Several times in the past few days we have gotten ambulance runs from the nursing homes in the middle of the night to evaluate elderly nursing home patients for “unresponsiveness”. When the “unresponsive” patients arrive, they are at their baseline mental status and, after the obligatory workup to rule out the bad causes of “unresponsiveness,” nothing is wrong with them.
Is “unresponsive state – rule out REM sleep” a legitimate discharge diagnosis?
Then, last night we got an 82 year old COPD patient by ambulance from a nursing home who was having “severe shortness of breath” and “hypoxia”. Her oxygen saturation was in the 70s in the nursing home (normal is in the 90s) and she was “dusky,” prompting the ambulance call.
When she arrived by ambulance, with her usual oxygen settings on the nasal cannula, her saturation was a respectable 92% – an acceptable value for a COPD patient. Was her shortness of breath and hypoxia due to some acute underlying medical disaster?
Fortunately, I like to talk to the EMTs when they bring in the patients. In this case, the patient’s nurse told them that the patient took off her oxygen to go outside and smoke a cigarette in the cold. She enjoyed the first cigarette so much that she had a second – while her oxygen canister waited longingly for her inside the nursing home. She may have gone for a third and turned into a smokesicle, but her nurse noted the lonely oxygen canister in the hall and investigated, finding the patient standing out in the cold.
Now of course none of this was written in the transfer papers and we had to call the nursing home to verify the story. The patient’s nurse had left for the evening and the nurse that was there had no idea about the patient, so we had to call the previous nurse on her cell phone at 11:30 at night. She didn’t answer her cell, so we had to call her house. Oh, and don’t forget the obligatory emergency department testing just so that we can prove that the patient really is at her baseline before sending her back – just in case she wakes up dead the next morning.
All this because granny wanted a couple drags from a Marlboro.
Kind of ridiculous, huh?
Although I get frustrated by what some people perceive as “bullshit nursing home transfers,” I also find myself bowing to the same pressures that nursing homes have when I see the patients in the emergency department.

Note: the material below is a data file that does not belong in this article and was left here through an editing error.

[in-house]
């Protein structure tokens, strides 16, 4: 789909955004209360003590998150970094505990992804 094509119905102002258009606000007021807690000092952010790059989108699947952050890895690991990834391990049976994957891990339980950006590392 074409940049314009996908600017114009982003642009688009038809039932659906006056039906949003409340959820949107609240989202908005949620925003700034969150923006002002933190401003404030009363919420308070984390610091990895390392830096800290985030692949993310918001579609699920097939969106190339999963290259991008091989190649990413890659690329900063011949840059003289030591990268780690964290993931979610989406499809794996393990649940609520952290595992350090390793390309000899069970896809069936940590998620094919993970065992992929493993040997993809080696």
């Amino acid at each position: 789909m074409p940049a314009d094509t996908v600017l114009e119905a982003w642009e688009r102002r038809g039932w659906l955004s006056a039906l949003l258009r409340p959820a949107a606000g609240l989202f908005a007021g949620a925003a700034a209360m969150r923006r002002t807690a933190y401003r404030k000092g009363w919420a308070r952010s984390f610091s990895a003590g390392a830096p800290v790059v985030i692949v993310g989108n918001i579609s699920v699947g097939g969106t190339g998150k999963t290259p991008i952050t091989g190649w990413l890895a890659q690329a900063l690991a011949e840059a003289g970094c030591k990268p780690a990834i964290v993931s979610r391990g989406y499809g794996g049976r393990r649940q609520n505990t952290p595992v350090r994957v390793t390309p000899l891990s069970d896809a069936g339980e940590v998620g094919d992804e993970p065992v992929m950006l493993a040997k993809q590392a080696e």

How often does any emergency physician look at a frail elderly nursing home patient who complained of shortness of breath and not order any testing? I’ve done minimal workups on some patients (including Granny Marlboro above) and have had people tell me that I am lugging a couple of coconuts around in my scrub bottoms for not doing a million dollar workup on all the nursing home patients … and even for sending the patients back to the nursing home when they come in with vague complaints.
If a patient complains of shortness of breath in the nursing home and the nurses don’t send the patient for evaluation, the nurse and the nursing home will be investigated by all the clipboard brigades and would likely be sued if the patient suffered a bad outcome.
Similarly, if I don’t do a thorough emergency department workup on a nursing home patient with a vague complaint of shortness of breath or weakness or fleeting chest pain and the patient has a bad outcome after their emergency department visit, all the people who wouldn’t have the gonads to make a prospective decision about what care to provide to the patient would have no problem retrospectively questioning whether my care was adequate and appropriate. They might even make up retrospective assertions about why much of the negative testing I performed was “unnecessary”.
What’s the bottom line in megaworkups for minor complaints? Fear of liability. Some of us have less fear than others, but that fear still drives a whole lot of medical spending.
Just another reason health care reform will not never go anywhere without liability reform.